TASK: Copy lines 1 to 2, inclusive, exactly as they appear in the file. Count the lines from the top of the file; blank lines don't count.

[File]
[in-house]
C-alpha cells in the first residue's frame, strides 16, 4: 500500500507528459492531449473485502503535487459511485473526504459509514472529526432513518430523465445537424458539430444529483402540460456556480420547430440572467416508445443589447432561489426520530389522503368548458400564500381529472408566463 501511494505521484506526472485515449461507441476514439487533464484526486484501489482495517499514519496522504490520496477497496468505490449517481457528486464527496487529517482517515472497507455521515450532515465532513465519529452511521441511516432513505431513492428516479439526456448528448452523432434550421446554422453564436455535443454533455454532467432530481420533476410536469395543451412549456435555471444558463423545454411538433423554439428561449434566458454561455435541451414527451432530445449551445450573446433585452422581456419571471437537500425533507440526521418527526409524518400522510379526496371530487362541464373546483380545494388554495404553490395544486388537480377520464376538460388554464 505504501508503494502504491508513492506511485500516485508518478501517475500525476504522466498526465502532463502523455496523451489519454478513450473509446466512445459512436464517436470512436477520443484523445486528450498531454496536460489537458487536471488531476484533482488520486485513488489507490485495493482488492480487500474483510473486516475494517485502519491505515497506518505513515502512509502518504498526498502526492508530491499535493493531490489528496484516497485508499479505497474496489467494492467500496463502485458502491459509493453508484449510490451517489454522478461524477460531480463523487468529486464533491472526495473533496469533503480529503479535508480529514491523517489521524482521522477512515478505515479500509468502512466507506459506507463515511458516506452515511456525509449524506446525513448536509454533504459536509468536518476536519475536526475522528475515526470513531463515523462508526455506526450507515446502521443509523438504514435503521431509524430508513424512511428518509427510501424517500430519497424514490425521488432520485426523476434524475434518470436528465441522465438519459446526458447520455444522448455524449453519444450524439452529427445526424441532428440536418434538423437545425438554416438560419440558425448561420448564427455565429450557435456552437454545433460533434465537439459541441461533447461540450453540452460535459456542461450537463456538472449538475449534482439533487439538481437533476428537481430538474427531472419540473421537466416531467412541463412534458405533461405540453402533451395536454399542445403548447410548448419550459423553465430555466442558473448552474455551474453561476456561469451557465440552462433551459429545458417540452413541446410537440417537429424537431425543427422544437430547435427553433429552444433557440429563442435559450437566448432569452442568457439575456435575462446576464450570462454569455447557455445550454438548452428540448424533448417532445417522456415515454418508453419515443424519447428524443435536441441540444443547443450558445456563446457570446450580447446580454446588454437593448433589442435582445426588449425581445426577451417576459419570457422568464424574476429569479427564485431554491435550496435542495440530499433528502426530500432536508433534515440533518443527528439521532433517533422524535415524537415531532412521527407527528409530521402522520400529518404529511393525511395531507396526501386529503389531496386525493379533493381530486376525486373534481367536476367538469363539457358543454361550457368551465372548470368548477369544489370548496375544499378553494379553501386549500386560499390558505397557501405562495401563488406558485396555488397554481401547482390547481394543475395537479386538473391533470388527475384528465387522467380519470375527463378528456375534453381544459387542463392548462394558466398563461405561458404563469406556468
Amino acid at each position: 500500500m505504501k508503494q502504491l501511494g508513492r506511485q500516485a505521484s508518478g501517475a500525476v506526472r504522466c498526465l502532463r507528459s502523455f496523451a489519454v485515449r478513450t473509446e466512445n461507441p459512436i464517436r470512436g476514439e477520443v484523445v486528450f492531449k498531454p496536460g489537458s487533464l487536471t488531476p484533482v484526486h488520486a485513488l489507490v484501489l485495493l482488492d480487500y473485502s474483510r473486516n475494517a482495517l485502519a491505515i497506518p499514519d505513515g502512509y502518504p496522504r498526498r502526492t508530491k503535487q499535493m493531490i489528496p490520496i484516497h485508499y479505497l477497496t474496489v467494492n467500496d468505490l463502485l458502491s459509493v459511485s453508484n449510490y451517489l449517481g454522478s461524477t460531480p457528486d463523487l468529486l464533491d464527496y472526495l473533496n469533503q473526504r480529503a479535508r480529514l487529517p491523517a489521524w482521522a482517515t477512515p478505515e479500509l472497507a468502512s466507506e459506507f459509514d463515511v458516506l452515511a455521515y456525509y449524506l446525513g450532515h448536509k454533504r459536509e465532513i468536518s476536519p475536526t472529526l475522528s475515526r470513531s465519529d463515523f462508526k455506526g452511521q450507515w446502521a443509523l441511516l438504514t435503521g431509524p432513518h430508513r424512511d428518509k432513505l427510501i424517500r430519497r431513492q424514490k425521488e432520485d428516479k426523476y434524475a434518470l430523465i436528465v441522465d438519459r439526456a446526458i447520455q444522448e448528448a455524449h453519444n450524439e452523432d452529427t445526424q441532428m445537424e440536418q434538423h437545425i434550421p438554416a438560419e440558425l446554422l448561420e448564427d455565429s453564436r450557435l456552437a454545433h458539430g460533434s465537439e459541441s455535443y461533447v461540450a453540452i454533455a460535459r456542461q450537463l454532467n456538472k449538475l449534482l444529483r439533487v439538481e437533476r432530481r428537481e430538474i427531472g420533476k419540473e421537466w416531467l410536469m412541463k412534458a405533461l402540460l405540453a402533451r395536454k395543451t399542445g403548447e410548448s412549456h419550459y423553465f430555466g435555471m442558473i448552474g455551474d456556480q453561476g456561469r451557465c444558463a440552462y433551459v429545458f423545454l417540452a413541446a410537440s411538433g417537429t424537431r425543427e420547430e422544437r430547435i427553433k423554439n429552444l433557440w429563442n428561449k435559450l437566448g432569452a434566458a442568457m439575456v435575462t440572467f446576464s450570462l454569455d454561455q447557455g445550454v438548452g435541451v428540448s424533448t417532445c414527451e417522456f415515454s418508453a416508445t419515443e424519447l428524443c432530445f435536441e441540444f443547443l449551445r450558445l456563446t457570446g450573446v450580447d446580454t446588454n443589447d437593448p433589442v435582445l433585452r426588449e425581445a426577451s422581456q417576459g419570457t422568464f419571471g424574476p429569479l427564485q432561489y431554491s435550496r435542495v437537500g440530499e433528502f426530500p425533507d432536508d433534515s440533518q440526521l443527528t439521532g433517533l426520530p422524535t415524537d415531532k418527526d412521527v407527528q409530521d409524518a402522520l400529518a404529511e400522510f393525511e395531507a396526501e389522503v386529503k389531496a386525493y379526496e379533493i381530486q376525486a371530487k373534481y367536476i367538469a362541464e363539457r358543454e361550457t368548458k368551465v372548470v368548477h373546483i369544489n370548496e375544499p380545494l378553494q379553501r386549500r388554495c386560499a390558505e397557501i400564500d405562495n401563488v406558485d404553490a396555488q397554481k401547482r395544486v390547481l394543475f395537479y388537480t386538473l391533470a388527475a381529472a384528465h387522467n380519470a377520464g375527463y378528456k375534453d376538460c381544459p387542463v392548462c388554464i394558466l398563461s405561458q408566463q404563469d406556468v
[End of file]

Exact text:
[in-house]
C-alpha cells in the first residue's frame, strides 16, 4: 500500500507528459492531449473485502503535487459511485473526504459509514472529526432513518430523465445537424458539430444529483402540460456556480420547430440572467416508445443589447432561489426520530389522503368548458400564500381529472408566463 501511494505521484506526472485515449461507441476514439487533464484526486484501489482495517499514519496522504490520496477497496468505490449517481457528486464527496487529517482517515472497507455521515450532515465532513465519529452511521441511516432513505431513492428516479439526456448528448452523432434550421446554422453564436455535443454533455454532467432530481420533476410536469395543451412549456435555471444558463423545454411538433423554439428561449434566458454561455435541451414527451432530445449551445450573446433585452422581456419571471437537500425533507440526521418527526409524518400522510379526496371530487362541464373546483380545494388554495404553490395544486388537480377520464376538460388554464 505504501508503494502504491508513492506511485500516485508518478501517475500525476504522466498526465502532463502523455496523451489519454478513450473509446466512445459512436464517436470512436477520443484523445486528450498531454496536460489537458487536471488531476484533482488520486485513488489507490485495493482488492480487500474483510473486516475494517485502519491505515497506518505513515502512509502518504498526498502526492508530491499535493493531490489528496484516497485508499479505497474496489467494492467500496463502485458502491459509493453508484449510490451517489454522478461524477460531480463523487468529486464533491472526495473533496469533503480529503479535508480529514491523517489521524482521522477512515478505515479500509468502512466507506459506507463515511458516506452515511456525509449524506446525513448536509454533504459536509468536518476536519475536526475522528475515526470513531463515523462508526455506526450507515446502521443509523438504514435503521431509524430508513424512511428518509427510501424517500430519497424514490425521488432520485426523476434524475434518470436528465441522465438519459446526458447520455444522448455524449453519444450524439452529427445526424441532428440536418434538423437545425438554416438560419440558425448561420448564427455565429450557435456552437454545433460533434465537439459541441461533447461540450453540452460535459456542461450537463456538472449538475449534482439533487439538481437533476428537481430538474427531472419540473421537466416531467412541463412534458405533461405540453402533451395536454399542445403548447410548448419550459423553465430555466442558473448552474455551474453561476456561469451557465440552462433551459429545458417540452413541446410537440417537429424537431425543427422544437430547435427553433429552444433557440429563442435559450437566448432569452442568457439575456435575462446576464450570462454569455447557455445550454438548452428540448424533448417532445417522456415515454418508453419515443424519447428524443435536441441540444443547443450558445456563446457570446450580447446580454446588454437593448433589442435582445426588449425581445426577451417576459419570457422568464424574476429569479427564485431554491435550496435542495440530499433528502426530500432536508433534515440533518443527528439521532433517533422524535415524537415531532412521527407527528409530521402522520400529518404529511393525511395531507396526501386529503389531496386525493379533493381530486376525486373534481367536476367538469363539457358543454361550457368551465372548470368548477369544489370548496375544499378553494379553501386549500386560499390558505397557501405562495401563488406558485396555488397554481401547482390547481394543475395537479386538473391533470388527475384528465387522467380519470375527463378528456375534453381544459387542463392548462394558466398563461405561458404563469406556468